View of Frederick from the Overlook Photo, Click for full size
By Craig Swain, September 9, 2007
3. View of Frederick from the Overlook
Frederick stands in the valley, with the spires of the churches standing out prominently. In the background are the Catoctin Mountains, with the gap used by General Braddock in 1755. The Old National Road passes through the gap, at a point now known as Braddock Heights. The same gap was later used by Federals and Confederates alike during the Civil War on several occasions.
 
 
Some of the Clustered Spires Photo, Click for full size
By Craig Swain, September 9, 2007
4. Some of the Clustered Spires
A view from downtown Frederick captures some of the spires noted in the poem. For anyone fond of church architecture, Frederick offers several treasures worthy of note.
 
 
Clustered Spires of Frederick Photo, Click for full size
5. Clustered Spires of Frederick
Close-up of photo on marker
 
 
Barbara Fritchie Photo, Click for full size
6. Barbara Fritchie
Close-up of illustration on marker
 
 
Letter To General Early Photo, Click for full size
7. Letter To General Early
To Lieut. General Early, Commanding the Confederate forces in Maryland.

The undersigned citizens of Frederick City respectfully represent, that the assessment of Two hundred thousand dollars imposed upon the City of Frederick will bear most ominously upon the people of this place. We beg leave to represent that the populations of our city does not exceed 8000- that the entire basis of the city, does not exceed two million. two hundred thousand dollars. that the tax now levied at the rate of 37 1/2 cents on the 100$ produces 8000$ as the annual corporate tax of the city.

The assessment imposed by your order will take from the Citizens of this place nearly one-tenth of the taxable property of the city. The Corporation by assuming this large debt, has met your requisition, and paid the amount. In view therefore of the great and onerous burden thrown upon our citizens, many of whom are indigent and unable to bear the loss, and as the assessment made in other places in Maryland is relatively much less than that imposed upon our city, We respectfully request you to reconsider and abate the said assessment.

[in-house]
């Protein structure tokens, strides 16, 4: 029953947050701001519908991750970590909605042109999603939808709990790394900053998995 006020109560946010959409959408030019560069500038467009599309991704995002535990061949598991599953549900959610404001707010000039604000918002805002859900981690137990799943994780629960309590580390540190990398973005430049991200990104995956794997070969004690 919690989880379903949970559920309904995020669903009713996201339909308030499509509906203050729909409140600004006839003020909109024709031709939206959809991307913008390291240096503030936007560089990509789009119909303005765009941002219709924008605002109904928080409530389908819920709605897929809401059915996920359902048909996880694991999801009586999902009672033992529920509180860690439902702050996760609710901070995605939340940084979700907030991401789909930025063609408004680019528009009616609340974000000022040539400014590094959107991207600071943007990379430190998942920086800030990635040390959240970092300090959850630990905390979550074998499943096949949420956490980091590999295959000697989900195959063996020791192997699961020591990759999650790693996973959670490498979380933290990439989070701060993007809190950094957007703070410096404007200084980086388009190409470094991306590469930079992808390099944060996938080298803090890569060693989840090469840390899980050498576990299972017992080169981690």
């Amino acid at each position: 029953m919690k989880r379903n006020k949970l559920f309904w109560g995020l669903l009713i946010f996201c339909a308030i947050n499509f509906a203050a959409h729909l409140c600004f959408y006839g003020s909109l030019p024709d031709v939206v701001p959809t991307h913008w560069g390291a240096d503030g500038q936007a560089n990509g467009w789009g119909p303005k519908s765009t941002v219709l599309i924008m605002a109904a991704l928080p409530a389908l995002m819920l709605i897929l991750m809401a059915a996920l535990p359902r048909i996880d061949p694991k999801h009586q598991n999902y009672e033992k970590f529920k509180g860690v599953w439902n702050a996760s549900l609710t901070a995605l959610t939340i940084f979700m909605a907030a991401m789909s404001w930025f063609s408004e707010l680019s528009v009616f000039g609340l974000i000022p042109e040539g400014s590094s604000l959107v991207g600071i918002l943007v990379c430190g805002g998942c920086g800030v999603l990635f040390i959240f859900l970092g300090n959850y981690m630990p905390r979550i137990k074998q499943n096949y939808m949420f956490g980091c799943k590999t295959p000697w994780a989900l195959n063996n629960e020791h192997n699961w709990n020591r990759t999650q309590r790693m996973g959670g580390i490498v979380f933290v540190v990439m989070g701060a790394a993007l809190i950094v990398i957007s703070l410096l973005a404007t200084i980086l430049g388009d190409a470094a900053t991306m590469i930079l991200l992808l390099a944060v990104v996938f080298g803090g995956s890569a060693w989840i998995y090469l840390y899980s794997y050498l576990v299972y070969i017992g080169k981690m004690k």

Fredck, July 9, 1864          Very respectfully submitted,
Wm. G. Cole, Mayor of the City of Frederick,
L.J. Brengle
R.H. MacGill
R.H. Marshall
Jos. Baugher

Close-up of image on marker
 
 
Confederate Soldiers March Through Frederick Photo, Click for full size
8. Confederate Soldiers March Through Frederick
Close-up of photo on marker
 
Credits. This page originally submitted on November 4, 2007, by Craig Swain of Leesburg, Virginia. This page has been viewed 2,222 times since then. Photos:   1. submitted on September 22, 2010, by John Miller of Rising Sun, Maryland.   2, 3, 4. submitted on November 4, 2007, by Craig Swain of Leesburg, Virginia.   5, 6, 7, 8. submitted on May 28, 2013, by Allen C. Browne of Silver Spring, Maryland.